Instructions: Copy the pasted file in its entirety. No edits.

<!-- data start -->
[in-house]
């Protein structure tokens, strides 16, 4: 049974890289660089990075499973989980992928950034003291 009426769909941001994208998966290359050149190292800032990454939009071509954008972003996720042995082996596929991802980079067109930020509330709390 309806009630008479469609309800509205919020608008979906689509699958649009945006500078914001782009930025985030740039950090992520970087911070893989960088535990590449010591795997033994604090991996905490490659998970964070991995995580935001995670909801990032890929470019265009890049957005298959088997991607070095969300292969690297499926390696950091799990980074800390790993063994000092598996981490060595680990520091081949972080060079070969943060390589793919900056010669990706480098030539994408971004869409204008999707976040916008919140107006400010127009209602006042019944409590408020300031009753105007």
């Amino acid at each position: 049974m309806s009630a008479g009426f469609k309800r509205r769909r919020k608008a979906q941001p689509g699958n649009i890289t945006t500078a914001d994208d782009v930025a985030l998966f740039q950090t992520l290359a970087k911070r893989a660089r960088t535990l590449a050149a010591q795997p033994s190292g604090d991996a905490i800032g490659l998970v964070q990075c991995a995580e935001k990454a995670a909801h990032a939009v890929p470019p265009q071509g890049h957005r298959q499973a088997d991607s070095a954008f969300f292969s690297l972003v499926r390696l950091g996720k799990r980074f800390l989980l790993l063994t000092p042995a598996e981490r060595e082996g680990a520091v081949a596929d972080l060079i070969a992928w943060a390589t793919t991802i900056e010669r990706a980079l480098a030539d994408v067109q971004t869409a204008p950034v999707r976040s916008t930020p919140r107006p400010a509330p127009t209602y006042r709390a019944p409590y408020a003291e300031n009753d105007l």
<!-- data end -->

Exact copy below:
[in-house]
């Protein structure tokens, strides 16, 4: 049974890289660089990075499973989980992928950034003291 009426769909941001994208998966290359050149190292800032990454939009071509954008972003996720042995082996596929991802980079067109930020509330709390 309806009630008479469609309800509205919020608008979906689509699958649009945006500078914001782009930025985030740039950090992520970087911070893989960088535990590449010591795997033994604090991996905490490659998970964070991995995580935001995670909801990032890929470019265009890049957005298959088997991607070095969300292969690297499926390696950091799990980074800390790993063994000092598996981490060595680990520091081949972080060079070969943060390589793919900056010669990706480098030539994408971004869409204008999707976040916008919140107006400010127009209602006042019944409590408020300031009753105007």
């Amino acid at each position: 049974m309806s009630a008479g009426f469609k309800r509205r769909r919020k608008a979906q941001p689509g699958n649009i890289t945006t500078a914001d994208d782009v930025a985030l998966f740039q950090t992520l290359a970087k911070r893989a660089r960088t535990l590449a050149a010591q795997p033994s190292g604090d991996a905490i800032g490659l998970v964070q990075c991995a995580e935001k990454a995670a909801h990032a939009v890929p470019p265009q071509g890049h957005r298959q499973a088997d991607s070095a954008f969300f292969s690297l972003v499926r390696l950091g996720k799990r980074f800390l989980l790993l063994t000092p042995a598996e981490r060595e082996g680990a520091v081949a596929d972080l060079i070969a992928w943060a390589t793919t991802i900056e010669r990706a980079l480098a030539d994408v067109q971004t869409a204008p950034v999707r976040s916008t930020p919140r107006p400010a509330p127009t209602y006042r709390a019944p409590y408020a003291e300031n009753d105007l």